The Washington Post

USC buys building to house D.C. campus

University is latest to establish an eastern hub with downtown address


The University of Southern California is enlarging its operations in Washington with the acquisitio­n of a 60,000-square-foot building near Dupont Circle that will be home to a new D.C. campus.

The $49.4 million purchase of the property at 1771 N St. NW, announced Wednesday, enables the private university in Los Angeles to establish an eastern hub for teaching, research, lobbying, recruiting, alumni networking and community outreach. The deal underscore­s that higher education institutio­ns based elsewhere often find it desirable to establish a prominent Washington address.

“So many of our students are deeply interested in the workings of our democracy,” said USC President Carol Folt. “We wanted a vibrant East Coast center. We said this is the place for us to be.”

Many universiti­es have made a similar calculatio­n, planting their flags and logos in the corridors of downtown, near embassies, federal agencies, the White House and Capitol Hill.

New York University and Texas A&M University both operate on L Street in Northwest Washington. Arizona State University runs a center at 18th and I streets, while the University of California’s D.C. outpost is on Rhode Island Avenue near Scott Circle.

Johns Hopkins University is finishing a renovation of a major building, 555 Pennsylvan­ia Ave. NW, that it recently purchased. The building was once home to the Newseum and will soon be the location of the university’s School of Advanced Internatio­nal Studies and other D.C. academic enterprise­s. The Hopkins building dwarfs many of the others, with about 400,000 square feet in a prime location between the Capitol and the White House. It is expected to open in time for the fall semester.

“Expanding our presence in the nation’s capital doubles down on making our data-driven re

search capability across all discipline­s more readily available to national and global decisionma­kers, in service of our commitment to democracy and human advancemen­t,” Lainie Rutkow, vice provost for interdisci­plinary initiative­s at Hopkins, said in a statement.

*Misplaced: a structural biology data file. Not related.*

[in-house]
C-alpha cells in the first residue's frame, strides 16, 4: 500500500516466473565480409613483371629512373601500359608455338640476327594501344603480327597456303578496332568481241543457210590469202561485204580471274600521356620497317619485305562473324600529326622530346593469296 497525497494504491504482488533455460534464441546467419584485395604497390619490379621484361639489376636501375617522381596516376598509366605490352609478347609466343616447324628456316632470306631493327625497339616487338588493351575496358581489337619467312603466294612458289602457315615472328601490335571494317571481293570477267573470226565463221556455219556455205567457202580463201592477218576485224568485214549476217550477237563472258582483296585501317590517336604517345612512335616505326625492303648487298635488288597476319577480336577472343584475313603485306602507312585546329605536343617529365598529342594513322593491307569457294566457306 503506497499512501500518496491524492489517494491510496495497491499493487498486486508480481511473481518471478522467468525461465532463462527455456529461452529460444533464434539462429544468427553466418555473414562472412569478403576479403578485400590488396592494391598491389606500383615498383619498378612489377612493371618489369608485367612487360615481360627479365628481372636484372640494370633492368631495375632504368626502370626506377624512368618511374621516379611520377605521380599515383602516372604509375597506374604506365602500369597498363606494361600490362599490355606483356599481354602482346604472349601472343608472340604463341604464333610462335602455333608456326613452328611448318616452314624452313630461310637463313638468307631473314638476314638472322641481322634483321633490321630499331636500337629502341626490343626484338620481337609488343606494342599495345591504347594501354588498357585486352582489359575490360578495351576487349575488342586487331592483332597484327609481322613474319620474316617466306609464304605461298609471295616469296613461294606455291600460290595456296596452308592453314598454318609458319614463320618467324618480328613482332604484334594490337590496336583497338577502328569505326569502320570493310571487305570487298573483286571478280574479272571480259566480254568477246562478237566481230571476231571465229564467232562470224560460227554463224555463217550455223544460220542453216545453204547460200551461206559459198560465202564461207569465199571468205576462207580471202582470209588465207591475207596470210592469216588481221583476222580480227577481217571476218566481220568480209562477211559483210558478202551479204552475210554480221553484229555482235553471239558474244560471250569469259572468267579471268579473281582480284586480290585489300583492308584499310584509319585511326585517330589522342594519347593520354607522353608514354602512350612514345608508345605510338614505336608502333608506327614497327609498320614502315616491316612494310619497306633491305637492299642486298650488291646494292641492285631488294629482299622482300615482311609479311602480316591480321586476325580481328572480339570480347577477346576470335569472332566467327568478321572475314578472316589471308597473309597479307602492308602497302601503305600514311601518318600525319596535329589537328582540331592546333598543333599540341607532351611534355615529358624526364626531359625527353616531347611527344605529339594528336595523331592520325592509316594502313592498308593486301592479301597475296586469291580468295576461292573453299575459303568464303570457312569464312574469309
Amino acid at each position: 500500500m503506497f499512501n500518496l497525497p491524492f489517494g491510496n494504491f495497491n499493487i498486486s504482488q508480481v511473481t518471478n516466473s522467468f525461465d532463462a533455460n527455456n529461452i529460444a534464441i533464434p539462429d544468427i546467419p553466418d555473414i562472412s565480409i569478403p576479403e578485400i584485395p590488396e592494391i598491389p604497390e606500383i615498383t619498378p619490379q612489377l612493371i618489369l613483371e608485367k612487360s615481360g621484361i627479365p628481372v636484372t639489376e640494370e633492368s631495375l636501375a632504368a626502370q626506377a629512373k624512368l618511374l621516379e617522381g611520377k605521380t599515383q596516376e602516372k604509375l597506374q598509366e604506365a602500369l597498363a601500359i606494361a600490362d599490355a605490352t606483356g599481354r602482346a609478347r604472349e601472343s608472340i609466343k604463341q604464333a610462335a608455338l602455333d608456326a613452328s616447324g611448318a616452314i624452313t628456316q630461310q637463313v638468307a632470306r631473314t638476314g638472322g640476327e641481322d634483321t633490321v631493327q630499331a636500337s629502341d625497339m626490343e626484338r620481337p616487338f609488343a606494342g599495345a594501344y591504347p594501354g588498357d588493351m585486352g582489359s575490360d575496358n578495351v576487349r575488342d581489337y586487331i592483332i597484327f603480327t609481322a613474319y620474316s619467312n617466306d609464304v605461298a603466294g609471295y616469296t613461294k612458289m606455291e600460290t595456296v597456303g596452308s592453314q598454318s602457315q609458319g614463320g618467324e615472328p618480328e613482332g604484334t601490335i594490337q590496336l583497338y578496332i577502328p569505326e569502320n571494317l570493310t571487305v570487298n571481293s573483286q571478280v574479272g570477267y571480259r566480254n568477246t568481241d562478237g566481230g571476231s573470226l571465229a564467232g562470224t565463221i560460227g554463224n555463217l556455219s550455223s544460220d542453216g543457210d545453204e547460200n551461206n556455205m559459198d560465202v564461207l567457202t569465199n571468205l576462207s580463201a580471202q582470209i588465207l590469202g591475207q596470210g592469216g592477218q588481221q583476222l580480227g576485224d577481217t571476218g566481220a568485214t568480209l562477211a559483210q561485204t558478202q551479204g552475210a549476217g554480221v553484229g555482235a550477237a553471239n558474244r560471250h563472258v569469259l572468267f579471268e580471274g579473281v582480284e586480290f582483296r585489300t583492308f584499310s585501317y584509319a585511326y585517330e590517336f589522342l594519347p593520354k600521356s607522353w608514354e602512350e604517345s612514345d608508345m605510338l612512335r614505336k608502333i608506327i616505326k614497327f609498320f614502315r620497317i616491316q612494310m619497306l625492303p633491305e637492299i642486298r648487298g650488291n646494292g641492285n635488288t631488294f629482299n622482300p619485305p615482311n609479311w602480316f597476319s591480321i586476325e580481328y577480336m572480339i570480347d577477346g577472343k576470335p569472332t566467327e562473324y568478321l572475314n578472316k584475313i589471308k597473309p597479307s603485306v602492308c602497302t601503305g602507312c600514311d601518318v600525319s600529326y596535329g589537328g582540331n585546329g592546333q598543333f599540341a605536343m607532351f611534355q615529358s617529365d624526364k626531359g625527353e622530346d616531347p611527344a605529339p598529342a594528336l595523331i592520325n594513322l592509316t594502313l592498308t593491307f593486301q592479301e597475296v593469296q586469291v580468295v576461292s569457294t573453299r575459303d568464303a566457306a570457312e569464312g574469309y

Washington “is a very hot market for colleges and universiti­es,” said Andrew Flagel, president and chief executive of the Consortium of Universiti­es of the Washington Metropolit­an Area. A D.C. address gives schools visibility in an affluent and highly educated region as well as proximity to power. “I’m in front of the people who do earmarks,” Flagel said, referring to special provisions in federal spending bills. “I’m in front of the people who do research grants.”

Several prominent schools call Washington home, including American, Catholic, Gallaudet, Georgetown, George Washington, Howard and Trinity Washington universiti­es, as well as the University of the District of Columbia. In nearby suburbs are, among others, the University of Maryland at College Park and George Mason University in Northern Virginia.

USC, with about 49,000 students, has long had offices in Washington, with hundreds of students, faculty members and others flying back and forth every The University of Southern California acquired this building near Dupont Circle for $49.4 million. year from Los Angeles. But the new D.C. campus, Folt said, will take the presence to another level, perhaps tripling or quadruplin­g the transconti­nental traffic for the school’s community, known as the Trojans. “We got a very excellent place that suits our needs for a very reasonable price,” she said.

The seven-story building on N Street, with a curved glass curtain in front, was purchased from Stream Realty Partners of Dallas, according to USC officials. For many years the site was home to the National Associatio­n of Broadcaste­rs.

Fred Ryan, publisher and chief executive of The Washington Post, is on the USC Board of Trustees.

Washington, like many cities, has struggled to bring its downtown back to life after the massive office closures that occurred in 2020 during the coronaviru­s pandemic. D.C. Mayor Muriel E. Bowser (D) said in a statement that she hopes the USC campus will help catalyze the northern part of the business district. “We cannot wait to welcome Trojans to the nation’s capital as together we fight on for D.C.’S comeback,” Bowser said.

USC said it plans to start using the building almost immediatel­y. The facility will support research and teaching in cybersecur­ity, computer science, journalism, public policy, political science, health sciences and other fields. “There will be hundreds of students, staff, faculty and alumni streaming in and out of the Capital Campus year-round in ways that our previous space did not allow,” USC officials said in a statement. “In addition, we hope to establish collaborat­ive programmin­g with other universiti­es in the area.”

 ?? Nick Anderson/the WASHINGTON POST ??
Nick Anderson/the WASHINGTON POST

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